A significant shift to a less restrictive fx policy came into force on Wednesday as the CBN, under the recent administration, granted banks the autonomy to determine their foreign exchange trading rates.Thank you for reading this post, don't forget to subscribe!
The decision to float the naira became effective with the collapsing of the existing market segments into the Investors and Exporters window, the reintroduction of the ‘willing buyer, willing seller” model, 2-way based quotes with a bid-ask spread of N1, and an order book to ensure transparency of orders and seamless trade executions.
Although the decision to float the local naira has been met with mixed reactions, it is widely believed that this step was a necessity in order to improve the country’s economy.
The strong argument for this new development still holds that the free market will be able to determine the naira’s true value, leading to more investment inflow and economic growth. On the contrary, there may be, in the short term, FX market instability emanating from the inability of the free market to determine the naira’s true value.
In 2016, the CBN introduced a managed floating exchange rate regime, which replaced the previous fixed exchange rate regime. The managed floating regime allows the naira to fluctuate freely within a band set by the CBN.
This policy was implemented in an effort to improve the transparency and efficiency of the
foreign exchange market and make the naira more competitive.
However, the policy was marred by racketeering , speculative rip-offs, and incoherent FX policies. Data showed that the value of the naira depreciated at the official rate by 233.1% between January 4, 2016 and June 14, 2023. This means that Naira traded between N199.37/$1 and N664.04/$1, with a loss of N464.67 in value under 7 years.
Over the years, Nigeria’s foreign exchange market has operated a multi-tiered system that includes the official market, the parallel market, and the Bureaux de Change (BDC) market segments.
The central bank has been heavily involved in
the regulation of these markets as well as managing the value of the naira across all markets to keep the naira at a fixed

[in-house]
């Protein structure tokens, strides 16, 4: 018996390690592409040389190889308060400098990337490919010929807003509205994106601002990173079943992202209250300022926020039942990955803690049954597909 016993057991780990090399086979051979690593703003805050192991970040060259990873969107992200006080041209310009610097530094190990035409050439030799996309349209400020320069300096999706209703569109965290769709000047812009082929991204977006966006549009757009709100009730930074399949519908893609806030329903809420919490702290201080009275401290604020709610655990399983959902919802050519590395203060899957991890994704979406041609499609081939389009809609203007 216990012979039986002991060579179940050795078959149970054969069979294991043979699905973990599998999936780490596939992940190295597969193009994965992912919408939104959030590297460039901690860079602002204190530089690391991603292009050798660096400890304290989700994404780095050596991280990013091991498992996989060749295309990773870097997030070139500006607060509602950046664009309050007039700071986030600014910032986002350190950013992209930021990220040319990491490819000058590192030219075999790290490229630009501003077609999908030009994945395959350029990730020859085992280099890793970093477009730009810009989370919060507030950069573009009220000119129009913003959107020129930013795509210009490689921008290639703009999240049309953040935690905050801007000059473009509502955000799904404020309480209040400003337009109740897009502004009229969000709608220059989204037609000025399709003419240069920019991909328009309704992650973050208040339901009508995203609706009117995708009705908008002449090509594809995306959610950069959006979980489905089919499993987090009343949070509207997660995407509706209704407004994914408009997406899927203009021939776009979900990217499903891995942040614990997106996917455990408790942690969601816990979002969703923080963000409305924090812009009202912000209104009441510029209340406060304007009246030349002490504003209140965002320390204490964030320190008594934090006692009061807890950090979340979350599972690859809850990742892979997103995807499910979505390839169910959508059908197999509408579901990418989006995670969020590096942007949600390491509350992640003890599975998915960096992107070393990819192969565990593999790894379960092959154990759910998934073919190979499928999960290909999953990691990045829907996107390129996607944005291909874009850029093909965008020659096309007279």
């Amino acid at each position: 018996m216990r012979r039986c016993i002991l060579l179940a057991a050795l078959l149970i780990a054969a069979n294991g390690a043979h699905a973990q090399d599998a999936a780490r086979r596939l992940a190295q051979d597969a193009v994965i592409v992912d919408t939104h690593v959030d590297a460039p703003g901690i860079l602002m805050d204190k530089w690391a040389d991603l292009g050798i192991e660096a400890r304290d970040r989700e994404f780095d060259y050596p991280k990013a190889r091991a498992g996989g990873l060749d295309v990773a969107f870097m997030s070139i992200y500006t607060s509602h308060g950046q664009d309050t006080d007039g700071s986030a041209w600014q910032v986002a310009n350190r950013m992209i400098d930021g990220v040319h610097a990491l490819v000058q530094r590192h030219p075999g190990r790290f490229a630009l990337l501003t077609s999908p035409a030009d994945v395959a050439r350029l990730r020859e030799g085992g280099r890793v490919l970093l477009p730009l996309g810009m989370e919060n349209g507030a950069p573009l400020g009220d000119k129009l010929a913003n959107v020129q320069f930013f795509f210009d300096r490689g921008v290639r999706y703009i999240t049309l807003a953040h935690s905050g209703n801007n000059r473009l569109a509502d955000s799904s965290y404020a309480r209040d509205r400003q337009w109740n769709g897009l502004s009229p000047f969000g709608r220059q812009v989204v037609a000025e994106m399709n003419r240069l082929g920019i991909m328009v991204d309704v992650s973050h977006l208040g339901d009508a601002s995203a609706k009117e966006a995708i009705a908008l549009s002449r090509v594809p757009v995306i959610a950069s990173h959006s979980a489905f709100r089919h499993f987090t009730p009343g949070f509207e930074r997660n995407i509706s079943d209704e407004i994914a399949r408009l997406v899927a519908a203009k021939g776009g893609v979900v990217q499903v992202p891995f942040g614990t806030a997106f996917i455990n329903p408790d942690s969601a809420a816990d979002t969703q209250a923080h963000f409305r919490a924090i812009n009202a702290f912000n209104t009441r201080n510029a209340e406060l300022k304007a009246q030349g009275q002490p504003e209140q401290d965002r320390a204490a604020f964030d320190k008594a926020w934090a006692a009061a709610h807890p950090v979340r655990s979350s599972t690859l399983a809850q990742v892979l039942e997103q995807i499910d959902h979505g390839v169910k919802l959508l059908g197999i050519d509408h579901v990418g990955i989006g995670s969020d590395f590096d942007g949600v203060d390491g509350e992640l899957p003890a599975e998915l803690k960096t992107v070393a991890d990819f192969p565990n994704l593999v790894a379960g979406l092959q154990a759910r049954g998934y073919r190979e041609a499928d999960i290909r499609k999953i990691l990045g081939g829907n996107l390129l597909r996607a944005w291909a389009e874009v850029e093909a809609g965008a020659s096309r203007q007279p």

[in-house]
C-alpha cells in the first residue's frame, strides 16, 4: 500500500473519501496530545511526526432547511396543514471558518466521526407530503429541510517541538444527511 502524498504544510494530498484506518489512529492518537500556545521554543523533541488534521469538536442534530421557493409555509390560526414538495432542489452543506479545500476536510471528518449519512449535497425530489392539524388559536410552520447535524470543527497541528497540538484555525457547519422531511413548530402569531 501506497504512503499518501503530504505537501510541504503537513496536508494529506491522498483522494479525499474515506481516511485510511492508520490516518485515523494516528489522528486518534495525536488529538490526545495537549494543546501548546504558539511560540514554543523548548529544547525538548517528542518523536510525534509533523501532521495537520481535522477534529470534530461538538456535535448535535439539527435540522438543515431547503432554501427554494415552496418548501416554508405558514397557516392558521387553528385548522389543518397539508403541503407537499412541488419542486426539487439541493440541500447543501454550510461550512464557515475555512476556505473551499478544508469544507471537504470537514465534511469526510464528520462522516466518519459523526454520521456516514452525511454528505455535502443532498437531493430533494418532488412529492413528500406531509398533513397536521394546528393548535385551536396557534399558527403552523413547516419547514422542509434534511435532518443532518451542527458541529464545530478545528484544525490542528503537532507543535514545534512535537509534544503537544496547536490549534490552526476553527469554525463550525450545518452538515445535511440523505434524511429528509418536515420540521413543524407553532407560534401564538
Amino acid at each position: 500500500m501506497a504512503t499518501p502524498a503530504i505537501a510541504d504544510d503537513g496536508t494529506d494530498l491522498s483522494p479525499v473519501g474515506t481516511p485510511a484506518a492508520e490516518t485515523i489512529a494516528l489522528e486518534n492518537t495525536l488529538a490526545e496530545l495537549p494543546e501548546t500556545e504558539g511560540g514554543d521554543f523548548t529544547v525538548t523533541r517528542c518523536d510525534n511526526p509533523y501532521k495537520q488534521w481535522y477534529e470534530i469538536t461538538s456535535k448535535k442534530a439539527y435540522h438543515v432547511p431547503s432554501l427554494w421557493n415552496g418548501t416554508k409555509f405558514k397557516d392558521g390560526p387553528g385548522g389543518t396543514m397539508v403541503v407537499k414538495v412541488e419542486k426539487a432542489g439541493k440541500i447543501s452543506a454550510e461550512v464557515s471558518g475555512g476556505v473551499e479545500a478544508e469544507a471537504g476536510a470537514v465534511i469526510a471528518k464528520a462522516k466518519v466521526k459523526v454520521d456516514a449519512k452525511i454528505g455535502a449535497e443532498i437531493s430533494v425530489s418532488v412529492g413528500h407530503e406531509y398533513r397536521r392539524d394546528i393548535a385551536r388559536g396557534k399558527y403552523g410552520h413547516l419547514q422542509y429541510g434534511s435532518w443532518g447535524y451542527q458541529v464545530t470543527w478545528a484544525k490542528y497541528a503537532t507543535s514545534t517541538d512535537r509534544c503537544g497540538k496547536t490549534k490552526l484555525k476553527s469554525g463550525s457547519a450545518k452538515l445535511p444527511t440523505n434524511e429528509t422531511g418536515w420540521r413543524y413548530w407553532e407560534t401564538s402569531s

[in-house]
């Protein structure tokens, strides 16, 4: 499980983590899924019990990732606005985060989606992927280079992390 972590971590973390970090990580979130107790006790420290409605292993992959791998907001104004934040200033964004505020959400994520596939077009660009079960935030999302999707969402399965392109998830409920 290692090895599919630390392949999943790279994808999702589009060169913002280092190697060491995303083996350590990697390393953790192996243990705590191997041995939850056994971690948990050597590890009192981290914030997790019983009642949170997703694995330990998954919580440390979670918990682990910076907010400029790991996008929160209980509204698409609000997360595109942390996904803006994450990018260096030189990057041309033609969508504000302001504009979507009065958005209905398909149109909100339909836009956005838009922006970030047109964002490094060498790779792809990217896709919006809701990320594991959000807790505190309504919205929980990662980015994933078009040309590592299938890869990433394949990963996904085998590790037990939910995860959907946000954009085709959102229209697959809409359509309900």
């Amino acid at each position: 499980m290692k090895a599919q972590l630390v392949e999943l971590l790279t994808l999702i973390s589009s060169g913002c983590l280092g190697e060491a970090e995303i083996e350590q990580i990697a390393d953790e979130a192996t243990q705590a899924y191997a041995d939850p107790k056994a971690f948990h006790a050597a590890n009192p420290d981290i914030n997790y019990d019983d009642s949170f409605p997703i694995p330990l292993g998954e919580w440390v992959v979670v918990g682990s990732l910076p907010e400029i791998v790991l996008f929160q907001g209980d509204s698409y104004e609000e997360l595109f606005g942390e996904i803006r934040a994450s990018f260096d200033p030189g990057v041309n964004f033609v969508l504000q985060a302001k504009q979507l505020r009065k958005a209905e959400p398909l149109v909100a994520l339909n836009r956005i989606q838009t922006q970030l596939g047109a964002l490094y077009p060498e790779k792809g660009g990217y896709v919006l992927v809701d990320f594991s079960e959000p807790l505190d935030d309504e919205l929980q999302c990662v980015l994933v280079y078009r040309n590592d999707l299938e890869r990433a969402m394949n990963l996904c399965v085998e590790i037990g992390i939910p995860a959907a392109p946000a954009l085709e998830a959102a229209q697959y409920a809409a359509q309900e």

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rate. While it is too early to ascertain the long-term impact of the free-float decision, there is a clear indication that it is a significant policy shift with major economic impact.
However, we have asserted in our foreign exchange outlook for 2023 that further pressure from the dollar in the fx market will remain unabated due to limited FX inflows from exports and foreign investments as a result of the stewing business environment. We still maintain our position for the exchange rate to trade on an average of N438/USD in the best-case scenario and N570/USD in the worst-case scenario at the official I&E market, while the rate of exchange at the parallel market remains the major talking point, as we anticipate that the apex bank manages that segment of the market by ensuring mechanisms to aid the unification or convergence of the various units for the adoption of a unified exchange rate across the board. Thus, we see N725/USD in the best-case scenario and N855/USD in the worst-case scenario.
In examining the attendant impact of this decision on various sectors of the Nigerian economy and the FX market, we opine that a key benefit will be the elimination of losses ensuing from the arbitrage spread.
This could help alleviate pressure on the foreign reserves. Also, we can tilt a bit of our focus on the banks (especially the Tier-1 banks) that hold fx-denominated assets as key beneficiaries of the devaluation, as those in long positions may likely record gains from asset revaluations. i.e., converting to naira from dollars.
Then, Nigerian manufacturing firms, which are heavily reliant on imports of raw materials, may encounter some challenges, which include pressure on operating and profit margins.
In our opinion, we expect to see the foreign exchange market remain volatile in the near term as we begin to see market participants position themselves to determine the fair exchange price levels and, in the medium to long term, ascertain the true value of the naira against the dollar in the market.